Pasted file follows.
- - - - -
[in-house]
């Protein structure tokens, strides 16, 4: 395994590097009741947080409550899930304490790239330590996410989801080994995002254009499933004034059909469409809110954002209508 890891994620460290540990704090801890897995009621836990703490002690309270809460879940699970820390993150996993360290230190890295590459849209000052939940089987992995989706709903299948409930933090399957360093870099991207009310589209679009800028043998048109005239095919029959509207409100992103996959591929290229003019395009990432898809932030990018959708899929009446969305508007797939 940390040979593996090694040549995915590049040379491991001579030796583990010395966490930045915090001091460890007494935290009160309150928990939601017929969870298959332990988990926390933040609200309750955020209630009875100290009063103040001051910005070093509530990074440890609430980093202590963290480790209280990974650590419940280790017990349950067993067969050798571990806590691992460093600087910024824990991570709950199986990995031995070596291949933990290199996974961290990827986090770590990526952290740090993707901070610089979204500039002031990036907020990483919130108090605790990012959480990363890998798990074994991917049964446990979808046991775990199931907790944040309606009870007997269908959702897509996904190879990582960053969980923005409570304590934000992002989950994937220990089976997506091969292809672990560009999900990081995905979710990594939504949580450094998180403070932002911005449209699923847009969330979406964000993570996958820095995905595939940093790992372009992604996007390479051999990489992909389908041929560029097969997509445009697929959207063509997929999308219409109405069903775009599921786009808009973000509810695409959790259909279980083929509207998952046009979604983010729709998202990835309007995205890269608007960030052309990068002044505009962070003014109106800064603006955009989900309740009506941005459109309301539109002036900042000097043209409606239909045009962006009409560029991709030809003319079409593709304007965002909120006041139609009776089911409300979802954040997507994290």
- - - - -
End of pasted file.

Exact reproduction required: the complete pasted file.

[in-house]
């Protein structure tokens, strides 16, 4: 395994590097009741947080409550899930304490790239330590996410989801080994995002254009499933004034059909469409809110954002209508 890891994620460290540990704090801890897995009621836990703490002690309270809460879940699970820390993150996993360290230190890295590459849209000052939940089987992995989706709903299948409930933090399957360093870099991207009310589209679009800028043998048109005239095919029959509207409100992103996959591929290229003019395009990432898809932030990018959708899929009446969305508007797939 940390040979593996090694040549995915590049040379491991001579030796583990010395966490930045915090001091460890007494935290009160309150928990939601017929969870298959332990988990926390933040609200309750955020209630009875100290009063103040001051910005070093509530990074440890609430980093202590963290480790209280990974650590419940280790017990349950067993067969050798571990806590691992460093600087910024824990991570709950199986990995031995070596291949933990290199996974961290990827986090770590990526952290740090993707901070610089979204500039002031990036907020990483919130108090605790990012959480990363890998798990074994991917049964446990979808046991775990199931907790944040309606009870007997269908959702897509996904190879990582960053969980923005409570304590934000992002989950994937220990089976997506091969292809672990560009999900990081995905979710990594939504949580450094998180403070932002911005449209699923847009969330979406964000993570996958820095995905595939940093790992372009992604996007390479051999990489992909389908041929560029097969997509445009697929959207063509997929999308219409109405069903775009599921786009808009973000509810695409959790259909279980083929509207998952046009979604983010729709998202990835309007995205890269608007960030052309990068002044505009962070003014109106800064603006955009989900309740009506941005459109309301539109002036900042000097043209409606239909045009962006009409560029991709030809003319079409593709304007965002909120006041139609009776089911409300979802954040997507994290």